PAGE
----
Social media was abuzz with subtle digs at the Ghana Premier League when news emerged of Wednesday’s match between Berekum Chelsea and Elmina Sharks being called off.
The match was called off because the stadium for the match – the Berekum Golden City Park – had been rented out to a church to organize their Easter events.
The park, which belongs to the District Assembly, was put up for commerce because the churches pay more to use the park than football clubs would pay for the use of the facility.
The decision coming just 48 hours before the match presents several difficulties to the league – not least to the traveling club who had already arrived in the city for the game.
The organization, from the federation itself to match officials, media and fans have all been disrupted by the late announcement by Berekum Chelsea.
But for some, particularly those hostile towards the federation, it was time to celebrate because the saga had fallen into their mantra that nothing good would come of the Ghana Premier League.
Well-endowed with the knowledge why such a thing would occur in Ghana, the vague announcement is just put out there that a match in the league has been postponed because the place has been rented out to a church.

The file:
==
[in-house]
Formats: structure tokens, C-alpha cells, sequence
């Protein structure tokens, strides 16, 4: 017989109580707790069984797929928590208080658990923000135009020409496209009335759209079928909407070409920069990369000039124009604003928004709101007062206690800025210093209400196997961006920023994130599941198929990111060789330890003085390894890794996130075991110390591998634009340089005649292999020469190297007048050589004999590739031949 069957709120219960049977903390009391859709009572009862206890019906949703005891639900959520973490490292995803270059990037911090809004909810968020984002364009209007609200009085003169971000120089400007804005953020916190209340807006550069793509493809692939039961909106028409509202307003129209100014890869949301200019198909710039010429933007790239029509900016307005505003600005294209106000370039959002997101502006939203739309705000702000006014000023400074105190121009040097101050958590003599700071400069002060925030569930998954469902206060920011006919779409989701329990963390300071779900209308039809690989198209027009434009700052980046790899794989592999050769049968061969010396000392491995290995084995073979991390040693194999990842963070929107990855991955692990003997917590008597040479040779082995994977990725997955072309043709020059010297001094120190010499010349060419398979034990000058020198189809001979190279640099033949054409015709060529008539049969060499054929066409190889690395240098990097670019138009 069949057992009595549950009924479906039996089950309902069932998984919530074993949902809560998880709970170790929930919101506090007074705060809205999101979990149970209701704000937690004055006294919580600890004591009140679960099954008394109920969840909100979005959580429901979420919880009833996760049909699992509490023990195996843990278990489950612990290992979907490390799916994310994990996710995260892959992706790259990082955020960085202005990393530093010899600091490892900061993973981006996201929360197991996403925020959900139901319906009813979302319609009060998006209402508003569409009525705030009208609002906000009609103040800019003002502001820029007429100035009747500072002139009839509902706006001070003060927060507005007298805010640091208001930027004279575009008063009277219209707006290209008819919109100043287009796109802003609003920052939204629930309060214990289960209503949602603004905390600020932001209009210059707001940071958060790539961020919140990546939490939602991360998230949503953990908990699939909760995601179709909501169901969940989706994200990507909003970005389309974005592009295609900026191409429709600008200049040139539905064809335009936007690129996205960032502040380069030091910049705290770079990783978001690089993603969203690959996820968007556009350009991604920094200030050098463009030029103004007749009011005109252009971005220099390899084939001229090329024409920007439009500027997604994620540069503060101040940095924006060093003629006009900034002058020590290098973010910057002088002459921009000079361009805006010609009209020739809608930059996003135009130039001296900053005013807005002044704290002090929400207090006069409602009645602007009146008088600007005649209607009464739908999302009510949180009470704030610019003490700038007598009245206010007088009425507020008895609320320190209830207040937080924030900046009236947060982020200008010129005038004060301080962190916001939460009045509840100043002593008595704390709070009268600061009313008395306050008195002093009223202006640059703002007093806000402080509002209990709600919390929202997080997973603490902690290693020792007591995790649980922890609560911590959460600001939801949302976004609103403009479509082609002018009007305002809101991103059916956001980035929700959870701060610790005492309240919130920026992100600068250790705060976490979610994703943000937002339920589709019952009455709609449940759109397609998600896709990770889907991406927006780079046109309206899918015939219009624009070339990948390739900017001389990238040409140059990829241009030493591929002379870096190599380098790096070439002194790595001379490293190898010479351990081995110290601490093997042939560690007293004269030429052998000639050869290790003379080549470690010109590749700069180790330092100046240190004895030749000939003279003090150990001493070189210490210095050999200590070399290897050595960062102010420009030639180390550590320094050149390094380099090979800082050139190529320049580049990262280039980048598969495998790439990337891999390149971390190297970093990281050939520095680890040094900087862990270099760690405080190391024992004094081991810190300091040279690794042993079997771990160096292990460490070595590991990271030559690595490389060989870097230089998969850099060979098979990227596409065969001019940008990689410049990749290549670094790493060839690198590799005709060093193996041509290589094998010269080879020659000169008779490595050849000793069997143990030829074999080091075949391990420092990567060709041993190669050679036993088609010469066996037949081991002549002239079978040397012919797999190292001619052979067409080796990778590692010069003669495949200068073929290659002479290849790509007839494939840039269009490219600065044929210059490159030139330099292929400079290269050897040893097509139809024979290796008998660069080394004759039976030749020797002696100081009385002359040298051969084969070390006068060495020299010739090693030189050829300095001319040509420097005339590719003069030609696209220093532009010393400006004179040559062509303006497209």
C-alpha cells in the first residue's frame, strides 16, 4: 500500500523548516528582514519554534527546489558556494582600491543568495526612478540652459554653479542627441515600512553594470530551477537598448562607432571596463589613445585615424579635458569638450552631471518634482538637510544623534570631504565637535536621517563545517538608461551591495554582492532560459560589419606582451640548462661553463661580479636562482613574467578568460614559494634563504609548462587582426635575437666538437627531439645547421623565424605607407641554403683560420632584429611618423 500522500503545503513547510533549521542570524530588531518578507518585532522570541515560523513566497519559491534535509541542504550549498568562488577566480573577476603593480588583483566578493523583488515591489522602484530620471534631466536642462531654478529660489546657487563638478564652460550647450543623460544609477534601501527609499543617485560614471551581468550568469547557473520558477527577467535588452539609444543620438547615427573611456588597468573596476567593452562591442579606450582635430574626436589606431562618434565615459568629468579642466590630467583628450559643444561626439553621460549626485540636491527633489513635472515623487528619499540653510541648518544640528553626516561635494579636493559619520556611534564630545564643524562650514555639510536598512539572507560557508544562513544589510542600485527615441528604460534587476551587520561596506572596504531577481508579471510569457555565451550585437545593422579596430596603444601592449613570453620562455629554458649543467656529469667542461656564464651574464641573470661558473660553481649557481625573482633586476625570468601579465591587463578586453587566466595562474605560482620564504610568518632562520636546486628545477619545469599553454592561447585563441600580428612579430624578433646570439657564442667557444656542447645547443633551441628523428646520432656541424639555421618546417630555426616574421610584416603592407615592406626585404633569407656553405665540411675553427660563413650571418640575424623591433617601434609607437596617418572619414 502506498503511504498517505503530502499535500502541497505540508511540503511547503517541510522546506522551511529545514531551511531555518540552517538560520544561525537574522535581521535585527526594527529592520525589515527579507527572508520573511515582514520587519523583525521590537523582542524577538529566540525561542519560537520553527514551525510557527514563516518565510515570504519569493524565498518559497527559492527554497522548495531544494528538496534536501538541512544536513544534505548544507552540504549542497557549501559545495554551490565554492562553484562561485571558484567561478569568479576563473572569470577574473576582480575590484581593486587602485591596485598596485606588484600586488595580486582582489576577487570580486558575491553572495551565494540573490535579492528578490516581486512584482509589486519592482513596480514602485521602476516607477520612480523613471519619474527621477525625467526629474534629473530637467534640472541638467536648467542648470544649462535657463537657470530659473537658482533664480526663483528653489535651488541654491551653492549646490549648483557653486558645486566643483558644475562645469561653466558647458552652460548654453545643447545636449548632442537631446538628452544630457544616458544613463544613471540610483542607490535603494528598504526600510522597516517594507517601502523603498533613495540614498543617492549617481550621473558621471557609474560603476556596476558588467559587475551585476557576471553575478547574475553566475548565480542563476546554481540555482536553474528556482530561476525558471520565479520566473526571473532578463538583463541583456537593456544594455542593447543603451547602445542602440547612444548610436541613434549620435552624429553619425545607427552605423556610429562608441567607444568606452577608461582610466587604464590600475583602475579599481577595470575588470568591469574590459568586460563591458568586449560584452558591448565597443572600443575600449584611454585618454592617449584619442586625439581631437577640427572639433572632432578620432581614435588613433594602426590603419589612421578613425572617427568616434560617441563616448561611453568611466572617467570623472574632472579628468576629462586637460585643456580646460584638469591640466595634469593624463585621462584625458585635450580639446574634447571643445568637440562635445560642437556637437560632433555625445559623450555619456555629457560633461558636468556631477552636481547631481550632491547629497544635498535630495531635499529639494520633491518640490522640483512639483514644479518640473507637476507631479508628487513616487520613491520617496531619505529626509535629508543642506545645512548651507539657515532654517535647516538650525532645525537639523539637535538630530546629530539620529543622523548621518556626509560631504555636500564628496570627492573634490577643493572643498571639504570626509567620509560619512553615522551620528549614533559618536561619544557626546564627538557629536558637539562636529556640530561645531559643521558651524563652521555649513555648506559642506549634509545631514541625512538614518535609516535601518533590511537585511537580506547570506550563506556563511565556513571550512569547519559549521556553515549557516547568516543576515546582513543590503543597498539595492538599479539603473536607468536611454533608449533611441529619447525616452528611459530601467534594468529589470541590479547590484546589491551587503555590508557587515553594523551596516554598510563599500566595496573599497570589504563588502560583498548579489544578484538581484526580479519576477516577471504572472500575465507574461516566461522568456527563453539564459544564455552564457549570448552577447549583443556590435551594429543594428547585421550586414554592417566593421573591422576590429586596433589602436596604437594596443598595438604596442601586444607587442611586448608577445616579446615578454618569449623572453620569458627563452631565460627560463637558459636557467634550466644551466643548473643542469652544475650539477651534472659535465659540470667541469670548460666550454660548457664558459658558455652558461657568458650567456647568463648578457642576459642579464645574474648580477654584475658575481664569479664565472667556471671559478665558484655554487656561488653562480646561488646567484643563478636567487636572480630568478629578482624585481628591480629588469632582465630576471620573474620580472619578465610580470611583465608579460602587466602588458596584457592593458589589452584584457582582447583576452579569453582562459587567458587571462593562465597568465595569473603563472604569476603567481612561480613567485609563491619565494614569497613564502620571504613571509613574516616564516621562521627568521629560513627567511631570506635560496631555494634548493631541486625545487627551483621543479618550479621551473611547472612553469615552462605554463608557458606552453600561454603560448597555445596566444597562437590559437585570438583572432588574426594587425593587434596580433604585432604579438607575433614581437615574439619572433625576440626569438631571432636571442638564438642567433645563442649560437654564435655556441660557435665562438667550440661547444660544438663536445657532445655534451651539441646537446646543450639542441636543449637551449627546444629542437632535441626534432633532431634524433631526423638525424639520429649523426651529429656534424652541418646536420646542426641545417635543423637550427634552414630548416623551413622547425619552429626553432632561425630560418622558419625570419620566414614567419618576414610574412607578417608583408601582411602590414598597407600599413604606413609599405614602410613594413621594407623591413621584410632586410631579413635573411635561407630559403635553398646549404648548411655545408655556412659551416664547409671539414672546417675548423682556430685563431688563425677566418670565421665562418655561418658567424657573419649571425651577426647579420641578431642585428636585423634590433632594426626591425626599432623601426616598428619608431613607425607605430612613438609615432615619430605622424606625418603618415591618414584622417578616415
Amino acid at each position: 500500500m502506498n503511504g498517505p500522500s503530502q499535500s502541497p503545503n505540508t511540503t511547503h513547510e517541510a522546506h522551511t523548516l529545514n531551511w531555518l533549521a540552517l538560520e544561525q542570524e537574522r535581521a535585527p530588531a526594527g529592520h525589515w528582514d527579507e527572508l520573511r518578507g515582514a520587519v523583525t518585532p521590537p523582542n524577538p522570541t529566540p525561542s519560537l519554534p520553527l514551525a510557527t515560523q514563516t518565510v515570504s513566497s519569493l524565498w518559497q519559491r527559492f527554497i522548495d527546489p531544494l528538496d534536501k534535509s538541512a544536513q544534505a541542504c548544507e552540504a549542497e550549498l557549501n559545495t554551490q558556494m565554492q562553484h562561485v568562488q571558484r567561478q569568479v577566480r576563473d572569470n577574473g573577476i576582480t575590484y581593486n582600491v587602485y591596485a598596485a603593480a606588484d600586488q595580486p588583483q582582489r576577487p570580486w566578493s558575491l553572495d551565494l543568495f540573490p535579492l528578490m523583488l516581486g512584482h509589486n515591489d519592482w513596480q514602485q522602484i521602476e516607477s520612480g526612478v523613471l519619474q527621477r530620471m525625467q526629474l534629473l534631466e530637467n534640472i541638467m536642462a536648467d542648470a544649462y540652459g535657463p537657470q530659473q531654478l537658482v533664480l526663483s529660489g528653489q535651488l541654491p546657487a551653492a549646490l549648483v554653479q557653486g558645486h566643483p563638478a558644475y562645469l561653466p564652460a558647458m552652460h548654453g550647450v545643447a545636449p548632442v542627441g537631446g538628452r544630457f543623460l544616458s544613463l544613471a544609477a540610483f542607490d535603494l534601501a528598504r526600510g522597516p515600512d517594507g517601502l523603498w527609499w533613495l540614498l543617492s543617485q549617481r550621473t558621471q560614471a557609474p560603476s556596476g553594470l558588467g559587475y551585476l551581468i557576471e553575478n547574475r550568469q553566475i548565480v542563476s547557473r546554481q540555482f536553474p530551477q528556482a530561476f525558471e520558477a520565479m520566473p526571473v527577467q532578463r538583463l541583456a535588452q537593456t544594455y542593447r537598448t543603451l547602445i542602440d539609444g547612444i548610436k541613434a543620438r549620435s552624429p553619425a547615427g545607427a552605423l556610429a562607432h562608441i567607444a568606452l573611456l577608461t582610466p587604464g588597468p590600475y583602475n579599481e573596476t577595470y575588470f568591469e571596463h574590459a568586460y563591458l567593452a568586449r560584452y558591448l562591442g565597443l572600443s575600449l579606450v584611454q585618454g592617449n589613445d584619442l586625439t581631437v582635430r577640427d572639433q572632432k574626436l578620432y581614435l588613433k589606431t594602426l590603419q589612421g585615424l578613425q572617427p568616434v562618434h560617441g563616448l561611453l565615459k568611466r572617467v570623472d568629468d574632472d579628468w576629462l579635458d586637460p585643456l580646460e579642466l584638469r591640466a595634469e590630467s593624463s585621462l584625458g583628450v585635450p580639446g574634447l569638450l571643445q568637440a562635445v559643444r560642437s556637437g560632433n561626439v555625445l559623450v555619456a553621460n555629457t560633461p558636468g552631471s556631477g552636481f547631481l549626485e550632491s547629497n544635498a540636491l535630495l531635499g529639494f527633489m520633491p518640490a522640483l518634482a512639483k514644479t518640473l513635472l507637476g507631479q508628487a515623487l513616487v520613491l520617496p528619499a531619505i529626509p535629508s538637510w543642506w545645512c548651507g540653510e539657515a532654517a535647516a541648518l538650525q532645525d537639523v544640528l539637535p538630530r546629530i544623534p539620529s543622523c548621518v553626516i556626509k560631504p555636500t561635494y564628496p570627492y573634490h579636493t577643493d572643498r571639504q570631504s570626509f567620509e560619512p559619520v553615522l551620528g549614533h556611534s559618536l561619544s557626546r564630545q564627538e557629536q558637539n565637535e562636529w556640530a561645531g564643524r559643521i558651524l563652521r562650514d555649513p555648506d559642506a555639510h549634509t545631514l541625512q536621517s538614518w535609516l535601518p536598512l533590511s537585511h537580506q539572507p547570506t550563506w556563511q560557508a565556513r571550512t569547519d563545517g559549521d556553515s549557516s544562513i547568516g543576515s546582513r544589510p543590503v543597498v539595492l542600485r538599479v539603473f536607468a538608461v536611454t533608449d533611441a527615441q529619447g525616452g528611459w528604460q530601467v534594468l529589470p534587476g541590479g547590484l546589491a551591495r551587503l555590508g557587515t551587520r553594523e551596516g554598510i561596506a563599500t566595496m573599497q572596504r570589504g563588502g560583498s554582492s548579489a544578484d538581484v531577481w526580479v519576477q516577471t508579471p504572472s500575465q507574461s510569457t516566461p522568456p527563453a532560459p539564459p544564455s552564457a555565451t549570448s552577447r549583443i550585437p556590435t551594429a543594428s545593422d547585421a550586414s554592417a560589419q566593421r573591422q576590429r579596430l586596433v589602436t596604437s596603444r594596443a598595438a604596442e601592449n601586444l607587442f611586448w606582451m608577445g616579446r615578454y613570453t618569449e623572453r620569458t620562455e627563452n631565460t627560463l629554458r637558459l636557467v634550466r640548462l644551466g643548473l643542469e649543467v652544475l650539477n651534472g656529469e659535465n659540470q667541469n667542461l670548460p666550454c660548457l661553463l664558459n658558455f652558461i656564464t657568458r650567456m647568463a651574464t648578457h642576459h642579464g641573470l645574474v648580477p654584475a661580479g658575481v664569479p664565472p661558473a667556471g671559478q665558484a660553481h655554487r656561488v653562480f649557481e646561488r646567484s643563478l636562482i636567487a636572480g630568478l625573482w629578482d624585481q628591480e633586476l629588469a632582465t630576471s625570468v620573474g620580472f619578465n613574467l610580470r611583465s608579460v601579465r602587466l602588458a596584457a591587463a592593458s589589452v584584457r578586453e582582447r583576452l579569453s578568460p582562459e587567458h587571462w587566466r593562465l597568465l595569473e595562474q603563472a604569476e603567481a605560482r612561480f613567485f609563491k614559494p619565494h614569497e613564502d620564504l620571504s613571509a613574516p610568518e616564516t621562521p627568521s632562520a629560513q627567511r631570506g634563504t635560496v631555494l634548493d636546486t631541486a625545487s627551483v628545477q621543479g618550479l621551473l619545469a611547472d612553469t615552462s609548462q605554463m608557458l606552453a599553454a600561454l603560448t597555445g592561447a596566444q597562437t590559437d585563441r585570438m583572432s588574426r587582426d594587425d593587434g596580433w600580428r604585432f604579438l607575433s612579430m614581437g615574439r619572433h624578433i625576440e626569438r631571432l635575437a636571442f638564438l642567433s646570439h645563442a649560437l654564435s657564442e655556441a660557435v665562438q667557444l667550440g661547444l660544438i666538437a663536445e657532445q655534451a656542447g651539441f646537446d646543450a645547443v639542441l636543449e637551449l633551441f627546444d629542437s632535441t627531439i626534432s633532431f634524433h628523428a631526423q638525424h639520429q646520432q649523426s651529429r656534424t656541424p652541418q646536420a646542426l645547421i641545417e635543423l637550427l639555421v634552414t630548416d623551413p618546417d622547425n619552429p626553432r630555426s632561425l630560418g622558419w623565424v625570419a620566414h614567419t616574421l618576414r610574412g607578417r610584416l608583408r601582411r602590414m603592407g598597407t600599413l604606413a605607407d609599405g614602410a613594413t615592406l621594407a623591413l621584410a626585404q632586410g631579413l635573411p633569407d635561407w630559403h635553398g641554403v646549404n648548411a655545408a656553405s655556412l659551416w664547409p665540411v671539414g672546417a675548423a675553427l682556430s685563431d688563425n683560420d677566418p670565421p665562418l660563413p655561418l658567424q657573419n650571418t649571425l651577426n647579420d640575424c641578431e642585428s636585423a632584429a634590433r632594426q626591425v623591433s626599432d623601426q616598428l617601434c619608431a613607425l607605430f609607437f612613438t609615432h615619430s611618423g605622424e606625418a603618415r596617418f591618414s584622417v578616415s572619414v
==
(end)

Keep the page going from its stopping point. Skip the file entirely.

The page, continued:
For the ordinary fan or to those unaware, the decision to postpone the match was because the GFA has chosen to rent out the place in the chase of profits to the detriment of the league.
A little explanation out of just the mere post would have given the bigger picture to the ordinary fan of the situation of most clubs in Ghana because most of the pitches are owned by government.
The Berekum Golden City Park is owned and controlled by a government agency that is keen on making profits to maintain the pitches and facilities so those of their clients with the purse are given the priority.
As such, several clubs in Ghana have, in the past, suffered similar fate that Berekum Chelsea are suffering now simply because most stadiums in the country belong to government.
So programmes for the leagues can be disrupted by such considerations regardless of who runs the GFA or the league since the stadiums belong to government.
An early warning from Berekum Chelsea to the GFA could have resulted in an alternative venue being arranged to prevent a postponement and such occurrences can only be described as force majeure as this was not premeditated.
This situation calls for an urgent need for clubs in Ghana to start thinking and putting together their facilities so they are not told when and how they can use their pitches.
This mishap cannot be the yardstick to judge the state of the league because there are too many positives going for the top-flight than the few mishaps.
The high status on all media platforms – from traditional to the modern media shows that the interest is big for one match to overshadow the progress made in 240 matches.
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